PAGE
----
He's A Balter after winning the Henley Homes for RPC Hcp at Caulfield Racecourse on September 18, 2021 in Caulfield, Australia. (George Salpigtidis/Racing Photos)

He’s A Balter has certainly lived up or even exceeded the huge wraps placed on the horse when he went under the hammer at the VOBIS Gold Yearling Sale in 2018.
Offered through Rosemont Stud’s draft, the Victorian-bred colt sold for $120,000 – the then highest-priced horse sold at a Gold auction.

The now five-year-old gelding started his racing career with Peter Gelagotis at Moe, but was transferred to Will Clarken at Morphettville earlier this year.
Already with two wins on the board before Clarken took over the Victorian-bred gelding’s training, He’s A Balter completed his fourth win in succession when he won an open handicap over 1100m at Caulfield last Saturday.
It was a case of back-to-back wins at Caulfield after success at Morphettville and Murray Bridge.
He’s A Balter has raced 25 times for seven wins, five seconds and two thirds. Since joining Clarken’s stables in April, the gelding has had nine starts, five wins and two thirds.
Clarken said He’s A Balter had been a lot of fun for the owners, who include former Carlton player Fraser Brown.
“He has got his confidence up, and we most recently changed his racing style a little bit, and he has become a real handy type of sprinter,” he said.
“He has got his confidence up and he has got a fairly high rating now so he will have to go to another level to keep going with it and the owners are having terrific fun with him and hopefully he can do that.”
Clarken said that He’s A Balter was now a 90 rated horse which will allow him to tackle a stakes race.
At this stage the gelding looks like tackling the listed G.H. Mumm Century Stakes (1000m) at Flemington on Oaks Day.
“We will just have to have a look and see how we go,” Clarken said.
Clarken said He’s A Balter was transferred to him after discussions with his friend Manny Gelagotis who is general manager and assistant trainer at Peter Gelagotis Racing.
“The ownership group wanted to shift him to South Australia, and I think they had another trainer in mind, but Manny pulled rank for me, thank God, and he got him into my camp,” he said.
“Everyone has got different systems and he has obviously fitted into ours really well. Peter and his team do a wonderful job but for some reason he has just clicked with our system.”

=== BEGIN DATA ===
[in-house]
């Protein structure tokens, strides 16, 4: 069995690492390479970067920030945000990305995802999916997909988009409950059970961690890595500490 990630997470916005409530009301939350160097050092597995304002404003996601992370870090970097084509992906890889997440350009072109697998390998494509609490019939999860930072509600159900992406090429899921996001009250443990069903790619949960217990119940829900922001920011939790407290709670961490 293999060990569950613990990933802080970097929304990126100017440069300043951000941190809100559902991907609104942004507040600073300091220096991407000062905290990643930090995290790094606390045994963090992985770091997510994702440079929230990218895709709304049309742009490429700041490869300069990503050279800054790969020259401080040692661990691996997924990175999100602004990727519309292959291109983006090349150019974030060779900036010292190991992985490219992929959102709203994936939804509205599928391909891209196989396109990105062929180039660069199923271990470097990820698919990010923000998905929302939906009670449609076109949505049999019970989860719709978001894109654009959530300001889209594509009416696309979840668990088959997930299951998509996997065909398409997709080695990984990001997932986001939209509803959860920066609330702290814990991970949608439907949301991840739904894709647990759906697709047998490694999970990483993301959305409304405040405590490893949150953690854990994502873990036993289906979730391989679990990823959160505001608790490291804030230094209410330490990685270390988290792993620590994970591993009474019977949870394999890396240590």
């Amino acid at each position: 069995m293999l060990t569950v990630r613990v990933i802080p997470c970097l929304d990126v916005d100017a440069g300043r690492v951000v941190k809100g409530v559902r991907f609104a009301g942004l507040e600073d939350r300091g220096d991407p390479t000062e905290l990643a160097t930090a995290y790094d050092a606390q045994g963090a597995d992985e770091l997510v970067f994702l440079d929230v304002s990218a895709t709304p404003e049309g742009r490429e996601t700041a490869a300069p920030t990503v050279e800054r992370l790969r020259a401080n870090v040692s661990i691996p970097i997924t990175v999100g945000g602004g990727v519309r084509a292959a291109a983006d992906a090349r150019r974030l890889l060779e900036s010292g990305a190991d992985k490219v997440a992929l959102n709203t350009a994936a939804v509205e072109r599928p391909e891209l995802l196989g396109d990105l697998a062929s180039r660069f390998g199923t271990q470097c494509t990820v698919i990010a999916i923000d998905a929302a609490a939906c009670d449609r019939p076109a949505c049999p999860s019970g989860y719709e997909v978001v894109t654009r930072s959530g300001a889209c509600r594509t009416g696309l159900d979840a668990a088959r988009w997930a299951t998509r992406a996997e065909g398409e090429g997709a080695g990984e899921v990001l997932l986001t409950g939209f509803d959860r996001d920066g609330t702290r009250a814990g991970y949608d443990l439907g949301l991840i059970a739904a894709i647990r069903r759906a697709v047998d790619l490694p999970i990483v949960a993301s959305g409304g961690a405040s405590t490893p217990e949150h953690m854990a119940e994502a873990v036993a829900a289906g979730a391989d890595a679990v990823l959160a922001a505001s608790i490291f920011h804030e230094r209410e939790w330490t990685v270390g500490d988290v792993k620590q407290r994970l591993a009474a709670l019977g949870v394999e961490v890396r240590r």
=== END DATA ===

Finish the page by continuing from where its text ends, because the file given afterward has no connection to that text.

The progression of the horse hasn’t surprised Rosemont Stud’s operations manager Gerrard Jones who at the time of the sale said the yearling was the colt of the sale.
“We’re ecstatic with the result,’’ Jones said,
“He’s been out of his box all day today especially so I’m glad he can go back now and relax.
“He’s typical of all the Spirit of Booms, really relaxed, no fuss. He took it all in his stride.
“It was a really good price.”
After He’s A Balter’s win on Saturday, Jones also believes the horse is capable of winning a stakes race.
“On that run, you would think there is a stakes race for him.”
He’s A Balter was bred by Daniel Flack. He has bred four foals from Moxie Doll (Mossman x Affaire En Or). The first a filly, Let’s Boom, is a full sister to He’s A Balter and is still racing in the Toowoomba area as a six year-old and is a maiden after 31 starts but has had seven seconds and eight thirds. The grand dam, Affaire En Or (Dieu D’Or x Relations), won six races and produced the Group 3 winner of the WATC Hyperion Stakes (1600m), King Cool Kat (King Kugat)
Moxie Doll also has unraced fillies to Starcraft and Overshare.
Winning jockey Linda Meech was full of praise for He’s A Balter’s win.

“I thought his win on Memsie Day was very good and that win then was just as good,” Meech said in her post-race interview.

“Didn’t he try hard; he was really tired after the races so it was a big effort from him.

“It wasn’t how we thought things would pan out. They went very slowly. He was loving leading and was really comfortable.

“I was worried about getting beaten, I was just hoping that I wouldn’t.”

While Meech said she was very confident throughout the entire race,
But the change of a horse’s racing pattern isn’t always ideal.

He’s A Balter generally comes from back in the field, but he led in Saturday’s race after again racing handier at his previous Caulfield win.